I film these proceedings not because I find them enjoyable (although they can be); rather, I do so because I know a lot of people who consider themselves to be stakeholders in this community and as such are interested in what is going in north Brooklyn. These individuals simply cannot attend due to work schedules, child care; and (as Lincoln Restler mentioned) simply being ill. By filming this footage I am enabling these people to stay informed about the goings on in north Brooklyn.

Thus the question becomes:

Whose rights prevail?

I am more than willing to be sensitive to the rights of others. One woman requested that I not film her face this evening— so I didn’t. I completely understand. It is neither my desire not purpose to cause a “chilling effect” on people speaking out by filming these proceedings.

However, I have very serious issues with any one individual or group who/which sees fit to disallow me from filming these meetings— which is my right— because they do not like it. It is my understanding that the 94th Precinct Community Council meetings are intended as a means for our police department to share information and dialogue with this community. By filming and sharing these proceedings I am continuing this dialogue. To disallow my— or anyone else’s— documenting these proceedings truncates this dialogue and creates a “chilling effect” as well. Just a thought.

From The New York Shitty Inbox: A Suicide At McGolrick Park?

September 24, 2011 ·
Filed under: 11222, Greenpoint, Greenpoint Brooklyn, Greenpoint Magic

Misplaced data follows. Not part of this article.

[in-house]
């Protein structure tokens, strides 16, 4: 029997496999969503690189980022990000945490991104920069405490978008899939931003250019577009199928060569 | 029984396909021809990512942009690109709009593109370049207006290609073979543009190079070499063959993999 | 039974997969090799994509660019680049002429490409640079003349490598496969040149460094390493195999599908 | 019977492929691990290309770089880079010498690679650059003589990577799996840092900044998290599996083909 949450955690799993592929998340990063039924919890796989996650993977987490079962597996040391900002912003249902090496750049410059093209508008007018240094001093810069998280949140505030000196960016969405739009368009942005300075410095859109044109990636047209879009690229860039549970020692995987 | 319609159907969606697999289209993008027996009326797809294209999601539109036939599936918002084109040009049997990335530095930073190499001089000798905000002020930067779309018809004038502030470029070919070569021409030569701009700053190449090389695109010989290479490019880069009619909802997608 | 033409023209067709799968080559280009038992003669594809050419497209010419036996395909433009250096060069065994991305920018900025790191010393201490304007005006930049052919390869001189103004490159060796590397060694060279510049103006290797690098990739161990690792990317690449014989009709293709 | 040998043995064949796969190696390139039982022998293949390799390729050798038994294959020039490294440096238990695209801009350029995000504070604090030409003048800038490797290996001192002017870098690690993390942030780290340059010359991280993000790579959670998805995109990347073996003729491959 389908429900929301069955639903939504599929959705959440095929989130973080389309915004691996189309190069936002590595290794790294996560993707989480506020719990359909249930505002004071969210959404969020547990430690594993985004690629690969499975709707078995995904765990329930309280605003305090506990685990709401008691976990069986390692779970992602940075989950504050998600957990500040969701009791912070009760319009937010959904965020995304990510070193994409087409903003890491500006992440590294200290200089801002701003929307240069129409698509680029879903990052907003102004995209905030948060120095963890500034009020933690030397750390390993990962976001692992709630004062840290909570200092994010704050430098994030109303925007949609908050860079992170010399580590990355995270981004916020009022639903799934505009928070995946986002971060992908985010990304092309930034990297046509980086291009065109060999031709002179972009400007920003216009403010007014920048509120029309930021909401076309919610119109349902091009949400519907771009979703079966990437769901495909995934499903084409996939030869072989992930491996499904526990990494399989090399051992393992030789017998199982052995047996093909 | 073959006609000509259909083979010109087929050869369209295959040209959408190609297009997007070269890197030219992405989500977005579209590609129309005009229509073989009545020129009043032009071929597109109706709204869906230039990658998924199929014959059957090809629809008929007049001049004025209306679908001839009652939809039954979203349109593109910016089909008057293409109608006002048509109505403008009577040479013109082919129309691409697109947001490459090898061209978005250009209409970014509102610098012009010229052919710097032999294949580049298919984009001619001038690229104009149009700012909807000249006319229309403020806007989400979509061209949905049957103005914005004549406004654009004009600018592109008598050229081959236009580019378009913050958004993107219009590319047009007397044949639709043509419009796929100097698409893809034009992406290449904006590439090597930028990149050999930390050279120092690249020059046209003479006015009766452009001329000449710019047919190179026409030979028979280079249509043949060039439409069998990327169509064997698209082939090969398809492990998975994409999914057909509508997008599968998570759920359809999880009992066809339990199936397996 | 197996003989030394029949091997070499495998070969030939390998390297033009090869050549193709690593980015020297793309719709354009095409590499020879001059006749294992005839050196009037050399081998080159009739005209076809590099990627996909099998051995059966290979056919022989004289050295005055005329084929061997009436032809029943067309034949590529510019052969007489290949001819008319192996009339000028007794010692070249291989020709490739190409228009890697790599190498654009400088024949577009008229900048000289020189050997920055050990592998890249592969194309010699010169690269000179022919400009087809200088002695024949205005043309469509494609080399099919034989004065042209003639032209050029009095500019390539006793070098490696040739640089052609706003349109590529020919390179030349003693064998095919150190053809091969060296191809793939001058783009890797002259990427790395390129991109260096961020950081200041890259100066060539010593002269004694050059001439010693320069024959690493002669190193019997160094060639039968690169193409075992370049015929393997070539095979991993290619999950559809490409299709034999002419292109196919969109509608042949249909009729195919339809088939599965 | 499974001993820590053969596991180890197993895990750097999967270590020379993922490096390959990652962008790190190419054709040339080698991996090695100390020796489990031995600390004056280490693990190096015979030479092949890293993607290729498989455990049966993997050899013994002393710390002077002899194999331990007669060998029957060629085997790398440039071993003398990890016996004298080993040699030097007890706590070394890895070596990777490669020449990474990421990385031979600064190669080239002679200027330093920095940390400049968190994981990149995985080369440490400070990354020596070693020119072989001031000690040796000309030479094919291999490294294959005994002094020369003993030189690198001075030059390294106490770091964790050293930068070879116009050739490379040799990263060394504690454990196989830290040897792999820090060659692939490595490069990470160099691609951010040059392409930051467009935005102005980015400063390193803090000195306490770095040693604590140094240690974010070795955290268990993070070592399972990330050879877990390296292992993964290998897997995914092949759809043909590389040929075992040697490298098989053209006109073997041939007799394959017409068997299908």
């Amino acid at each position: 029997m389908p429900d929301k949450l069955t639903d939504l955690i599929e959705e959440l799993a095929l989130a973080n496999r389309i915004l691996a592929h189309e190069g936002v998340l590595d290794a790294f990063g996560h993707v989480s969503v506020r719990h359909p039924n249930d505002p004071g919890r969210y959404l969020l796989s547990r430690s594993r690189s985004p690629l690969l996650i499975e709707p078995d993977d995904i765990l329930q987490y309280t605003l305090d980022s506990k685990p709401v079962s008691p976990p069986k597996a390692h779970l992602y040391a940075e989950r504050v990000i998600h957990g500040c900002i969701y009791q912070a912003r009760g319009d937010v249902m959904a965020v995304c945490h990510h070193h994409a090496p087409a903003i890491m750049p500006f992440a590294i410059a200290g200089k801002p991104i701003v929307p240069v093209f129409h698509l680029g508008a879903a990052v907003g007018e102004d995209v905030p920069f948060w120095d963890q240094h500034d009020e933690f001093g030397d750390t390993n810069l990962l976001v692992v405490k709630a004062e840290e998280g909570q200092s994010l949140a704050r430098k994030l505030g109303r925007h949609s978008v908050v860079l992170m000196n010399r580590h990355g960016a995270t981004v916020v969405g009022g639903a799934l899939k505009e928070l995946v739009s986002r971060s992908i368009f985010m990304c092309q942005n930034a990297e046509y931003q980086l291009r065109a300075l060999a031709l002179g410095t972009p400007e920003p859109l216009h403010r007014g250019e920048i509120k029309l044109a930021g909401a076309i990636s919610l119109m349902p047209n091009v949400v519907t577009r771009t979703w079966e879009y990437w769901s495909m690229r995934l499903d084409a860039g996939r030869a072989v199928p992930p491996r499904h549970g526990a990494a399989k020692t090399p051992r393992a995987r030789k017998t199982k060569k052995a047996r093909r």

Anonymous writes (in an email entitled “Rumors”):

Heard thru the grapevine that there was a suicide by hanging in mcgolrick dog run last night. Police tape wrapped around the area early this morning.  Have you heard anything?

The truth is I haven’t. However, I asked Deputy Inspector Hurson about it and, true to form, he got right back to me right away (thanks)! He confirmed that a man (who is presumed— but not confirmed to be homeless) did commit suicide in the area. His identity has yet to be ascertained. Inasmuch as the McCarren Park homeless have received much press attention of late, the homeless who call McGolrick their home have gone virtually unnoticed. Something to think about, folks…

UPDATE, September 26, 2011: An eyewitness has stepped forward. Jared writes:

I got to the scene of this before the firemen and police did. A man had already called 911 and we waited for the police to arrive. The man was already dead. It was a hanging, twine wrapped around the fence on the dog run and he was on the ground between the bench and the fence. He certainly seemed homeless with lots of bags on the bench. If anyone has information about this man, please post it. It was a tragic scene and I am at least glad that only a few people had to witness it.